All along the research lifecycle (the design of the methods, the creation of the data, the analysis and computation of the results, the publication, dissemination, discoverability and re-use of the outputs, as well as their evaluation by peers and funders) open science has the potential to demonstrate the UK’s leading position in the global research community and stimulate the collaborations that make it the great research nation it is.
While the focus in the UK is firmly on Brexit, the internationalisation of research is happening at pace in both EU and non-EU countries that want to realise the potential of throwing the net wide. Surviving and thriving in this mixed economy of collaboration and competition will need skilful adaptation and a change in attitudes to risk. The UK is already a leader in implementing open access policy, but we need to do more to enshrine open scholarship. We also must raise our research-focussed eyes beyond the EU and recognise a truly global research view.
What does it mean for UK to be truly global in its approach?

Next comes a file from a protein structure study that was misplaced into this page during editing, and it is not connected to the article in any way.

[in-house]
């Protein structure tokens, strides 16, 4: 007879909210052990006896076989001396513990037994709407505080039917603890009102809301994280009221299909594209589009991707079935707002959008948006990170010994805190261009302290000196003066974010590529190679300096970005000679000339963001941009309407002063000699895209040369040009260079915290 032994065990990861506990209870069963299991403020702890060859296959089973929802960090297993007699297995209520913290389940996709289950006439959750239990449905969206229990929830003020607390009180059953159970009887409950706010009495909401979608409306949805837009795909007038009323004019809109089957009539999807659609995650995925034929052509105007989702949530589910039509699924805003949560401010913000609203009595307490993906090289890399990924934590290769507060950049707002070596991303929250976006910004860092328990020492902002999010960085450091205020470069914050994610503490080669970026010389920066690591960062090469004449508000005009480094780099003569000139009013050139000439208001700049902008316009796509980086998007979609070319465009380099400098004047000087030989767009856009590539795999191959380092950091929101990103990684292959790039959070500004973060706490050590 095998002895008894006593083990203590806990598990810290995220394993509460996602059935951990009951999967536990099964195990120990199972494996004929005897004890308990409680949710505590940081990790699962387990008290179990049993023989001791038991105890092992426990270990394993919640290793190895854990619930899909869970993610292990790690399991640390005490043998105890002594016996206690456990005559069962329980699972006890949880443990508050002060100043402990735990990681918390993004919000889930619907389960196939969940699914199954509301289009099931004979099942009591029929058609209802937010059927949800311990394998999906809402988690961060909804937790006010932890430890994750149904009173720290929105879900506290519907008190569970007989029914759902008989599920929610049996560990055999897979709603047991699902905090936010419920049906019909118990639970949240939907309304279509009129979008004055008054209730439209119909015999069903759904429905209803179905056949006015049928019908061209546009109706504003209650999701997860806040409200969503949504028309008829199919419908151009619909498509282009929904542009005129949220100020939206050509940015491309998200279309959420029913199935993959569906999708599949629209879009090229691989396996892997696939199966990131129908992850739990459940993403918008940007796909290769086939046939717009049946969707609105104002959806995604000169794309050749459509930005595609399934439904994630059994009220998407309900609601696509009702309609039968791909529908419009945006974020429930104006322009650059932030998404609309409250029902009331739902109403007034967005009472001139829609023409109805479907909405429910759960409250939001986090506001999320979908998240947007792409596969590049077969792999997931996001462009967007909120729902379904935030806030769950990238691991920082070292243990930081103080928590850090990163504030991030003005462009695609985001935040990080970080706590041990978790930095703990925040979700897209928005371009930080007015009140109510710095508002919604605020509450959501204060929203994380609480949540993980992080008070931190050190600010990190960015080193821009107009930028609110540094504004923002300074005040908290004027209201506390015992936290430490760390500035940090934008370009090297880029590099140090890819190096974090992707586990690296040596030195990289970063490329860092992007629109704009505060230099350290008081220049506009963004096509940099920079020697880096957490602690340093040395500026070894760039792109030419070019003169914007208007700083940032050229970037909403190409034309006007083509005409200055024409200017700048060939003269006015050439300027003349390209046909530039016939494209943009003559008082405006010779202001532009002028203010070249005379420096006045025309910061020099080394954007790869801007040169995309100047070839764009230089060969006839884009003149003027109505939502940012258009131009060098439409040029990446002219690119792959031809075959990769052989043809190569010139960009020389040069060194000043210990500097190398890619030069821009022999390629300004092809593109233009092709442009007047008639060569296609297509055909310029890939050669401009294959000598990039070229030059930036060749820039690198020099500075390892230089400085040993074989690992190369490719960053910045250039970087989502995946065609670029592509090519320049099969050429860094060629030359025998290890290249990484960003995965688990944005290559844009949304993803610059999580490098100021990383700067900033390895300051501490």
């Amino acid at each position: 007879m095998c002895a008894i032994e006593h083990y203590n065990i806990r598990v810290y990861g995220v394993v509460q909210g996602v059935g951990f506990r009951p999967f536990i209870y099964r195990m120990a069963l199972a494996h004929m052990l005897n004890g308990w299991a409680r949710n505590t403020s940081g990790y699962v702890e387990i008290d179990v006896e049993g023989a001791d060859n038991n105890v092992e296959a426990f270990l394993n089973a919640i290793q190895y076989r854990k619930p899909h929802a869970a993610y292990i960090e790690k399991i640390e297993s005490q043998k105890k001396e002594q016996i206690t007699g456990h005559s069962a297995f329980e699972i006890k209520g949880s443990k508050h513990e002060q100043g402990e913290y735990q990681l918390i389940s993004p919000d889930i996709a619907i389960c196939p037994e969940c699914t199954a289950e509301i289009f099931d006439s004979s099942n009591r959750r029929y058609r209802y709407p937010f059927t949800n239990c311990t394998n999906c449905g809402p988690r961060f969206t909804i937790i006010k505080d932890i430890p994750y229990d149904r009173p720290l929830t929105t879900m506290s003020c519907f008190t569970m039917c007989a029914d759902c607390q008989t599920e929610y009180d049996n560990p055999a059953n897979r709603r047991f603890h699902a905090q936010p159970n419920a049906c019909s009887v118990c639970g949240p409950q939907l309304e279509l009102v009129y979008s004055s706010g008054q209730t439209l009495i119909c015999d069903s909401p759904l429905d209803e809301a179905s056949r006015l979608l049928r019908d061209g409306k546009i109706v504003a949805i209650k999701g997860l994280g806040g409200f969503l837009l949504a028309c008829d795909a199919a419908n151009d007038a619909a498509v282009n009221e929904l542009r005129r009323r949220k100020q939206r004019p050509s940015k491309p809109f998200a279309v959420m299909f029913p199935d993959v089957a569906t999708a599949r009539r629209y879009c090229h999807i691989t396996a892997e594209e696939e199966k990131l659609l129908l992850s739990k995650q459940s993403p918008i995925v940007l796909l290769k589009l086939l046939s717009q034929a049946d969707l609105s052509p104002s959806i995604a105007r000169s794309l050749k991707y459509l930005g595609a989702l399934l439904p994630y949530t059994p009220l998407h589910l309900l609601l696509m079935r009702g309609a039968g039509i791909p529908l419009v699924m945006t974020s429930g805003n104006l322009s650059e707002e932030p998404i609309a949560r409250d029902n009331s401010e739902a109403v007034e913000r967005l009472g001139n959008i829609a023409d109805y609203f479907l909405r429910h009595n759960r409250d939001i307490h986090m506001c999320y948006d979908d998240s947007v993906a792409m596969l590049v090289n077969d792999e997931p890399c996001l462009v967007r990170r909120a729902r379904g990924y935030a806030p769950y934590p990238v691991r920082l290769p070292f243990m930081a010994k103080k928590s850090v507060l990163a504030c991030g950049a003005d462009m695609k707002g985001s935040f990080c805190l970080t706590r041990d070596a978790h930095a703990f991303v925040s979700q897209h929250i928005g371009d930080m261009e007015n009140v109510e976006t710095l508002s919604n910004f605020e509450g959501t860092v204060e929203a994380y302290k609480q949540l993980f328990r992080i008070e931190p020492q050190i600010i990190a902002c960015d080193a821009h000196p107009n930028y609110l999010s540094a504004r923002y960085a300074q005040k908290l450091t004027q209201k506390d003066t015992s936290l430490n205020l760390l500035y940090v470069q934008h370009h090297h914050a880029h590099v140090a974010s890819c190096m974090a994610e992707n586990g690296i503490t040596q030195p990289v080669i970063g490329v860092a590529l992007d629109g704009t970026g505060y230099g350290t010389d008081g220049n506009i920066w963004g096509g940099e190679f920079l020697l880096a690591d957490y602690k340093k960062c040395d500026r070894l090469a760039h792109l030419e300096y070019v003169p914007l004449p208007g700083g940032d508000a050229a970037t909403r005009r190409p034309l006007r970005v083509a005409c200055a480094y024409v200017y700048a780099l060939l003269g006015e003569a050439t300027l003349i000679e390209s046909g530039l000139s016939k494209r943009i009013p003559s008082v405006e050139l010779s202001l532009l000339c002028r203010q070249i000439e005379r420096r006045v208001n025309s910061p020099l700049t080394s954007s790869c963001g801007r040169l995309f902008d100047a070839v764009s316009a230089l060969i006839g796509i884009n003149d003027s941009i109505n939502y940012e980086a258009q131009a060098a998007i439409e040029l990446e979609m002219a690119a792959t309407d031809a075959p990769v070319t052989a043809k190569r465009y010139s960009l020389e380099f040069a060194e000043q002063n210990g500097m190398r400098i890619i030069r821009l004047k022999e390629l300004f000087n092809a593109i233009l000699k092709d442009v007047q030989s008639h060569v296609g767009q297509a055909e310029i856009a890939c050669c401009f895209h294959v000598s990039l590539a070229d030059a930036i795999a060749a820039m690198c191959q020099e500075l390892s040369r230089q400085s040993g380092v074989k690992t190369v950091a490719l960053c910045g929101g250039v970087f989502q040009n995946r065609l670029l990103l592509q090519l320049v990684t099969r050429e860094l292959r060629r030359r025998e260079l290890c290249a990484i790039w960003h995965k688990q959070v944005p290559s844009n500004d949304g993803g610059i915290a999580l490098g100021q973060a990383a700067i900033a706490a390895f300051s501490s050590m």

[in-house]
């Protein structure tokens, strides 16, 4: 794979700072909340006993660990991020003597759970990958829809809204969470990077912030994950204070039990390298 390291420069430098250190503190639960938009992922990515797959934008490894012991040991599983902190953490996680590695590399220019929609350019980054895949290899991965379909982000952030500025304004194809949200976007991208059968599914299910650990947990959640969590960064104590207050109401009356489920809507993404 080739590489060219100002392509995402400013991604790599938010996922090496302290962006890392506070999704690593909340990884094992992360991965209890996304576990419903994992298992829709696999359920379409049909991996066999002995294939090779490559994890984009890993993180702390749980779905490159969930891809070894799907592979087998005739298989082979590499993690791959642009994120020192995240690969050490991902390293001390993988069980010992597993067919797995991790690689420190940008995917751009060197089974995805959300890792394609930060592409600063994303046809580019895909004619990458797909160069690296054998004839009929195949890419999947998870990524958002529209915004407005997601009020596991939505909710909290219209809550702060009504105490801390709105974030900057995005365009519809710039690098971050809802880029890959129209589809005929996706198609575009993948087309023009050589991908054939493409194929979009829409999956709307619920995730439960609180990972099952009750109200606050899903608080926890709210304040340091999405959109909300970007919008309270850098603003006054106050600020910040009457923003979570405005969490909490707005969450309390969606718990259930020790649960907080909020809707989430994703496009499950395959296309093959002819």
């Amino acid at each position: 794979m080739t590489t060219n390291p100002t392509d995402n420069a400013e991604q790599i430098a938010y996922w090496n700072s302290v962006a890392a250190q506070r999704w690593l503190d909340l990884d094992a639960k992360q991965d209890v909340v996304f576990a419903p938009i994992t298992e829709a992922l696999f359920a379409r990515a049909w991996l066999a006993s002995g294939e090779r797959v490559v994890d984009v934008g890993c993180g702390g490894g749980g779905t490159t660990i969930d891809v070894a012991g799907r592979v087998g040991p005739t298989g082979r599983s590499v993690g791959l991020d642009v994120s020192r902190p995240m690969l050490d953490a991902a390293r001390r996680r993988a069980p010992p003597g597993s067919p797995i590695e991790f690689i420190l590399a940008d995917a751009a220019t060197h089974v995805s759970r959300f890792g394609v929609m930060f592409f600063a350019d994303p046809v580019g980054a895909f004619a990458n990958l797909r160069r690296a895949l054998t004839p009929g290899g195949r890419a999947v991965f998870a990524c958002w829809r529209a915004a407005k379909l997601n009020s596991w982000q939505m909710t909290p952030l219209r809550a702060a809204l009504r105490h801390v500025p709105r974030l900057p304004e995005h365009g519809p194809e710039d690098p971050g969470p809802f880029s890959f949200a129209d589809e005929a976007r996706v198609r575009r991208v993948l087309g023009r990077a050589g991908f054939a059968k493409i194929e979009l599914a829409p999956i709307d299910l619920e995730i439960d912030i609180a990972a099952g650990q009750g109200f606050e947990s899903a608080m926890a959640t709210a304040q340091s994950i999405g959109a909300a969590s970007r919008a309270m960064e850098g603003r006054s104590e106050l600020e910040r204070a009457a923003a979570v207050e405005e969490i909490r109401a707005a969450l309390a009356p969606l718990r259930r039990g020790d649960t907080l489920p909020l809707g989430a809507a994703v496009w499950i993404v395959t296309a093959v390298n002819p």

A 2016 report by Digital Science illustrated the extent of the UK’s international collaborations in the context of funding, impact and published citations. It examined the potential losses resulting from separation from the EU, while recognising the importance of European Framework Programmes as an important stimulus for collaboration (more than half of UK co-authored papers are with the EU). It also urged UK universities to ‘develop strategies to expand international engagement to remain competitive’.
In a post-Brexit world, will the sector need to rethink its concept of ‘international’ (regardless of the final deal struck with the EU) to ensure the UK is taking advantage of the unprecedented connectivity and access it has to other countries, collaborators and creativity?
New and emerging research nations, who have seen where the future of data-driven research lies, bring increased competition but also valuable collaborative opportunities. To retain and build on the UK’s position, the country’s research community must be bold and vocal about its achievements.
The quality of UK research, its innovative thinking and digital networks are all reasons that partners from across the world already want to work with us, and we have much to offer. The UK must start celebrating its leadership in open science, continue investing in its digital infrastructure and explore new horizons in order to become a truly global research nation.
Dr Paul Feldman is chief executive of Jisc, the UK's expert body for digital technology and resources in higher education, further education, skills and research.
Jisc is the UK's expert body for digital technology and resources in higher education, further education, skills and research. This article was commissioned by Times Higher Education in partnership with Jisc as part of the Jisc Futures series.